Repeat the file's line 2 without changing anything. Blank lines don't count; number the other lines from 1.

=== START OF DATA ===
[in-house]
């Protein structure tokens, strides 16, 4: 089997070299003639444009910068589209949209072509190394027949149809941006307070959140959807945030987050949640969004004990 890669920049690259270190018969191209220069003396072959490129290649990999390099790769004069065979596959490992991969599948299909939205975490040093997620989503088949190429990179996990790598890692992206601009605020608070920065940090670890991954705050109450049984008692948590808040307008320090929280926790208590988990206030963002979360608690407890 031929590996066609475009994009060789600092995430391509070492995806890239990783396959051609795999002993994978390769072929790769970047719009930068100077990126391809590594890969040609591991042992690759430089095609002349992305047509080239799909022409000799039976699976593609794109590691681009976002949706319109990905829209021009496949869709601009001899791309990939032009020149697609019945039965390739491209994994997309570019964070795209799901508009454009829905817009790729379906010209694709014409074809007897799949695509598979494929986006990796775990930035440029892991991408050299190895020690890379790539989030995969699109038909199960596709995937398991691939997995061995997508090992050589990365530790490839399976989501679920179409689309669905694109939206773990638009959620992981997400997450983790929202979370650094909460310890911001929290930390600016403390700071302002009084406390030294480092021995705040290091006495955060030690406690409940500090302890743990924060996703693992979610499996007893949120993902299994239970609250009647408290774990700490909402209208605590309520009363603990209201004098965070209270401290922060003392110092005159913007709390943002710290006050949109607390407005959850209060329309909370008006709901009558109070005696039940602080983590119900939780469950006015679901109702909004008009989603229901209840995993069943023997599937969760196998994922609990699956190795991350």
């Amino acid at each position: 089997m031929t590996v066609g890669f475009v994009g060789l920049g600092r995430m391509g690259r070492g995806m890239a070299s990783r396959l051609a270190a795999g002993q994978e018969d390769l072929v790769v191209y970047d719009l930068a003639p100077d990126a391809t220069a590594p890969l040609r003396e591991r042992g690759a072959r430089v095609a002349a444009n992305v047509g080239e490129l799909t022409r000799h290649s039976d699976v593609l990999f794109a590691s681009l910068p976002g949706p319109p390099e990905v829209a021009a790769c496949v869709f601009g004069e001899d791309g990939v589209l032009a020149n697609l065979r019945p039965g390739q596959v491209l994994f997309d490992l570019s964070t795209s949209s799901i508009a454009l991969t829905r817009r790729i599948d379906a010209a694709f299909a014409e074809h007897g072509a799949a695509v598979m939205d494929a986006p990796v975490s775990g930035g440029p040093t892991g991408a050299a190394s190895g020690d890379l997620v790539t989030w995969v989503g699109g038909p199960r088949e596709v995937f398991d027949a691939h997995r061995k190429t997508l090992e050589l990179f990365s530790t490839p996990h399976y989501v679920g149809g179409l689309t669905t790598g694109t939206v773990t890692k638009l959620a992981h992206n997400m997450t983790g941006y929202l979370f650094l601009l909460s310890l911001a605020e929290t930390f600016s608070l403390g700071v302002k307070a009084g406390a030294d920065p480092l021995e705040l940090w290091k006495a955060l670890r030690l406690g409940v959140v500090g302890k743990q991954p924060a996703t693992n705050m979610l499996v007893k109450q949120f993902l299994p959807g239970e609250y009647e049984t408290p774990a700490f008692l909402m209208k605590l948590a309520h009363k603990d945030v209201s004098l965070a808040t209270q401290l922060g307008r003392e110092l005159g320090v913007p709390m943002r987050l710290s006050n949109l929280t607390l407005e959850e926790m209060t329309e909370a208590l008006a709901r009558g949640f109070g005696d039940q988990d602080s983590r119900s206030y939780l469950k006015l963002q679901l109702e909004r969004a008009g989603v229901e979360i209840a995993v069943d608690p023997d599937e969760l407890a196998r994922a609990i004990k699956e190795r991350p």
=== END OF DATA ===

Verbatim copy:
């Protein structure tokens, strides 16, 4: 089997070299003639444009910068589209949209072509190394027949149809941006307070959140959807945030987050949640969004004990 890669920049690259270190018969191209220069003396072959490129290649990999390099790769004069065979596959490992991969599948299909939205975490040093997620989503088949190429990179996990790598890692992206601009605020608070920065940090670890991954705050109450049984008692948590808040307008320090929280926790208590988990206030963002979360608690407890 031929590996066609475009994009060789600092995430391509070492995806890239990783396959051609795999002993994978390769072929790769970047719009930068100077990126391809590594890969040609591991042992690759430089095609002349992305047509080239799909022409000799039976699976593609794109590691681009976002949706319109990905829209021009496949869709601009001899791309990939032009020149697609019945039965390739491209994994997309570019964070795209799901508009454009829905817009790729379906010209694709014409074809007897799949695509598979494929986006990796775990930035440029892991991408050299190895020690890379790539989030995969699109038909199960596709995937398991691939997995061995997508090992050589990365530790490839399976989501679920179409689309669905694109939206773990638009959620992981997400997450983790929202979370650094909460310890911001929290930390600016403390700071302002009084406390030294480092021995705040290091006495955060030690406690409940500090302890743990924060996703693992979610499996007893949120993902299994239970609250009647408290774990700490909402209208605590309520009363603990209201004098965070209270401290922060003392110092005159913007709390943002710290006050949109607390407005959850209060329309909370008006709901009558109070005696039940602080983590119900939780469950006015679901109702909004008009989603229901209840995993069943023997599937969760196998994922609990699956190795991350």